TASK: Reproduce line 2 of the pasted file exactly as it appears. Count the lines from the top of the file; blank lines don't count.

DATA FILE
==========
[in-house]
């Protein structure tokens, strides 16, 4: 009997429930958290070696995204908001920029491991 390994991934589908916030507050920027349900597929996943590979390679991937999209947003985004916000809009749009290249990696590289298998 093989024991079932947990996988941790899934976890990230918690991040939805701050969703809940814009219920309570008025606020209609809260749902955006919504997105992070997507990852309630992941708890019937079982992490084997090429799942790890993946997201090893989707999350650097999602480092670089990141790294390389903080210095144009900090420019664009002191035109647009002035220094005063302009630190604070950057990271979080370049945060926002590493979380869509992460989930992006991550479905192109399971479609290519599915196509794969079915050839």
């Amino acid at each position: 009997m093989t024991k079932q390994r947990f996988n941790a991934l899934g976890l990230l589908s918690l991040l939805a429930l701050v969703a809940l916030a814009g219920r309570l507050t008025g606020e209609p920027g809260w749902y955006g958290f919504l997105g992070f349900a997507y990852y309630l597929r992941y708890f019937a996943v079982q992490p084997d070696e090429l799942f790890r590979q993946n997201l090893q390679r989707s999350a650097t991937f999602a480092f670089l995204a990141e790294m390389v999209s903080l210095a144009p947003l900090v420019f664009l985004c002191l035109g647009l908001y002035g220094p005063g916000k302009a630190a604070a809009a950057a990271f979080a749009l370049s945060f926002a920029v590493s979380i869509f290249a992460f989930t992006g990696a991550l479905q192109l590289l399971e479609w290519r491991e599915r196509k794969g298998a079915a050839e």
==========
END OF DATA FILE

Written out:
């Protein structure tokens, strides 16, 4: 009997429930958290070696995204908001920029491991 390994991934589908916030507050920027349900597929996943590979390679991937999209947003985004916000809009749009290249990696590289298998 093989024991079932947990996988941790899934976890990230918690991040939805701050969703809940814009219920309570008025606020209609809260749902955006919504997105992070997507990852309630992941708890019937079982992490084997090429799942790890993946997201090893989707999350650097999602480092670089990141790294390389903080210095144009900090420019664009002191035109647009002035220094005063302009630190604070950057990271979080370049945060926002590493979380869509992460989930992006991550479905192109399971479609290519599915196509794969079915050839």